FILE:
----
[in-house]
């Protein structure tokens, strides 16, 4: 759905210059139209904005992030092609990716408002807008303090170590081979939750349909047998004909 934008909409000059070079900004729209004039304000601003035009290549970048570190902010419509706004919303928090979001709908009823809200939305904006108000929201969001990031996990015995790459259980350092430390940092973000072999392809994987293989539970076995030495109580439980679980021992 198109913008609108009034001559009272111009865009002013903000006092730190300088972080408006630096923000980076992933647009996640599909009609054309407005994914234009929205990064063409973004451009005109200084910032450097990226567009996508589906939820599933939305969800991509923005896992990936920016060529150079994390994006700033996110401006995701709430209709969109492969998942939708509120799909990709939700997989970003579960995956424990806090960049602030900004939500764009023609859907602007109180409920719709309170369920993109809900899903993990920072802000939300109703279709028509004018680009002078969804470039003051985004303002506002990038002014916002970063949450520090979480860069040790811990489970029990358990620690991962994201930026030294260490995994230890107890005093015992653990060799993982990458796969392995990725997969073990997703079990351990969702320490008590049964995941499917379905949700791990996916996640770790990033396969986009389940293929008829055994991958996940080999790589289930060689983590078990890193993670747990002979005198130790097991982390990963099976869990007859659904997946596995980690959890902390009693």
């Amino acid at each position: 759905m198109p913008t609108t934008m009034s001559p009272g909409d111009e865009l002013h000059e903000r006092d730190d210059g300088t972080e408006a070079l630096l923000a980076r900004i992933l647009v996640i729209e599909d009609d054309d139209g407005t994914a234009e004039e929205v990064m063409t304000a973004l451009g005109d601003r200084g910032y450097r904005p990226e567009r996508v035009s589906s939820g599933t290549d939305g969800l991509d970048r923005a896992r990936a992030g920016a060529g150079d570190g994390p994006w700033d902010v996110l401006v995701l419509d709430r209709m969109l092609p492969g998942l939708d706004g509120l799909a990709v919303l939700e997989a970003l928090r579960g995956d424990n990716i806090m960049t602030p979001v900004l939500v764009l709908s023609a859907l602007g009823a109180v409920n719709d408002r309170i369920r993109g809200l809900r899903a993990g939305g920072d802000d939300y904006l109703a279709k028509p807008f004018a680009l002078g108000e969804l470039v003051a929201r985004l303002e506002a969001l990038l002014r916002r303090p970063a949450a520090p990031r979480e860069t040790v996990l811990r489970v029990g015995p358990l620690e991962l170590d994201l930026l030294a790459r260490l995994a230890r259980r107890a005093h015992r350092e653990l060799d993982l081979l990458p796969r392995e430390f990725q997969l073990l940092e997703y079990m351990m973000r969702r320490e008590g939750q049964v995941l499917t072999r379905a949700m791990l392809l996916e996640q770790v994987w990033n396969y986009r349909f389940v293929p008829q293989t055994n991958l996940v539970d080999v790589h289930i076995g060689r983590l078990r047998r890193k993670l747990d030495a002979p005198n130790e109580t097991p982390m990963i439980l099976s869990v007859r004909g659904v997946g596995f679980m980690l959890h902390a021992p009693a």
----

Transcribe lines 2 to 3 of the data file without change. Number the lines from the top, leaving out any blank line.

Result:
């Protein structure tokens, strides 16, 4: 759905210059139209904005992030092609990716408002807008303090170590081979939750349909047998004909 934008909409000059070079900004729209004039304000601003035009290549970048570190902010419509706004919303928090979001709908009823809200939305904006108000929201969001990031996990015995790459259980350092430390940092973000072999392809994987293989539970076995030495109580439980679980021992 198109913008609108009034001559009272111009865009002013903000006092730190300088972080408006630096923000980076992933647009996640599909009609054309407005994914234009929205990064063409973004451009005109200084910032450097990226567009996508589906939820599933939305969800991509923005896992990936920016060529150079994390994006700033996110401006995701709430209709969109492969998942939708509120799909990709939700997989970003579960995956424990806090960049602030900004939500764009023609859907602007109180409920719709309170369920993109809900899903993990920072802000939300109703279709028509004018680009002078969804470039003051985004303002506002990038002014916002970063949450520090979480860069040790811990489970029990358990620690991962994201930026030294260490995994230890107890005093015992653990060799993982990458796969392995990725997969073990997703079990351990969702320490008590049964995941499917379905949700791990996916996640770790990033396969986009389940293929008829055994991958996940080999790589289930060689983590078990890193993670747990002979005198130790097991982390990963099976869990007859659904997946596995980690959890902390009693």
């Amino acid at each position: 759905m198109p913008t609108t934008m009034s001559p009272g909409d111009e865009l002013h000059e903000r006092d730190d210059g300088t972080e408006a070079l630096l923000a980076r900004i992933l647009v996640i729209e599909d009609d054309d139209g407005t994914a234009e004039e929205v990064m063409t304000a973004l451009g005109d601003r200084g910032y450097r904005p990226e567009r996508v035009s589906s939820g599933t290549d939305g969800l991509d970048r923005a896992r990936a992030g920016a060529g150079d570190g994390p994006w700033d902010v996110l401006v995701l419509d709430r209709m969109l092609p492969g998942l939708d706004g509120l799909a990709v919303l939700e997989a970003l928090r579960g995956d424990n990716i806090m960049t602030p979001v900004l939500v764009l709908s023609a859907l602007g009823a109180v409920n719709d408002r309170i369920r993109g809200l809900r899903a993990g939305g920072d802000d939300y904006l109703a279709k028509p807008f004018a680009l002078g108000e969804l470039v003051a929201r985004l303002e506002a969001l990038l002014r916002r303090p970063a949450a520090p990031r979480e860069t040790v996990l811990r489970v029990g015995p358990l620690e991962l170590d994201l930026l030294a790459r260490l995994a230890r259980r107890a005093h015992r350092e653990l060799d993982l081979l990458p796969r392995e430390f990725q997969l073990l940092e997703y079990m351990m973000r969702r320490e008590g939750q049964v995941l499917t072999r379905a949700m791990l392809l996916e996640q770790v994987w990033n396969y986009r349909f389940v293929p008829q293989t055994n991958l996940v539970d080999v790589h289930i076995g060689r983590l078990r047998r890193k993670l747990d030495a002979p005198n130790e109580t097991p982390m990963i439980l099976s869990v007859r004909g659904v997946g596995f679980m980690l959890h902390a021992p009693a």